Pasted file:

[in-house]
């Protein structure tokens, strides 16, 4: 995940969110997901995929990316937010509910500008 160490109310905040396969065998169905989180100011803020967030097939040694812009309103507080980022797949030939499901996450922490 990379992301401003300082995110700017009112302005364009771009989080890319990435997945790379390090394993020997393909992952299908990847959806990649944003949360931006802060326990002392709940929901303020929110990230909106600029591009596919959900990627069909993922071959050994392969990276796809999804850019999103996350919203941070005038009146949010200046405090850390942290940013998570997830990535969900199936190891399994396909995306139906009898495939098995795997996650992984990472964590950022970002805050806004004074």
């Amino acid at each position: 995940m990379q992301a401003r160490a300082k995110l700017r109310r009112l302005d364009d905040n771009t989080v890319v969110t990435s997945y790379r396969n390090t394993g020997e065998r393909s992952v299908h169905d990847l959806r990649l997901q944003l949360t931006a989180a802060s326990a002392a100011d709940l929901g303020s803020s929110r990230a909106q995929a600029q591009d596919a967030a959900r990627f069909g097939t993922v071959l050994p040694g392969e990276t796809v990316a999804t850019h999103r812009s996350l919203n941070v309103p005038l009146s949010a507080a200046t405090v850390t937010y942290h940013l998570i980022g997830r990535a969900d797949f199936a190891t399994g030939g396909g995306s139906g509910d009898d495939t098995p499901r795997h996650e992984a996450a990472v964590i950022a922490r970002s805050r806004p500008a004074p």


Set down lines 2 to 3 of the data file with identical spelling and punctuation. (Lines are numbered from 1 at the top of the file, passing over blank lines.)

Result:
């Protein structure tokens, strides 16, 4: 995940969110997901995929990316937010509910500008 160490109310905040396969065998169905989180100011803020967030097939040694812009309103507080980022797949030939499901996450922490 990379992301401003300082995110700017009112302005364009771009989080890319990435997945790379390090394993020997393909992952299908990847959806990649944003949360931006802060326990002392709940929901303020929110990230909106600029591009596919959900990627069909993922071959050994392969990276796809999804850019999103996350919203941070005038009146949010200046405090850390942290940013998570997830990535969900199936190891399994396909995306139906009898495939098995795997996650992984990472964590950022970002805050806004004074």
């Amino acid at each position: 995940m990379q992301a401003r160490a300082k995110l700017r109310r009112l302005d364009d905040n771009t989080v890319v969110t990435s997945y790379r396969n390090t394993g020997e065998r393909s992952v299908h169905d990847l959806r990649l997901q944003l949360t931006a989180a802060s326990a002392a100011d709940l929901g303020s803020s929110r990230a909106q995929a600029q591009d596919a967030a959900r990627f069909g097939t993922v071959l050994p040694g392969e990276t796809v990316a999804t850019h999103r812009s996350l919203n941070v309103p005038l009146s949010a507080a200046t405090v850390t937010y942290h940013l998570i980022g997830r990535a969900d797949f199936a190891t399994g030939g396909g995306s139906g509910d009898d495939t098995p499901r795997h996650e992984a996450a990472v964590i950022a922490r970002s805050r806004p500008a004074p």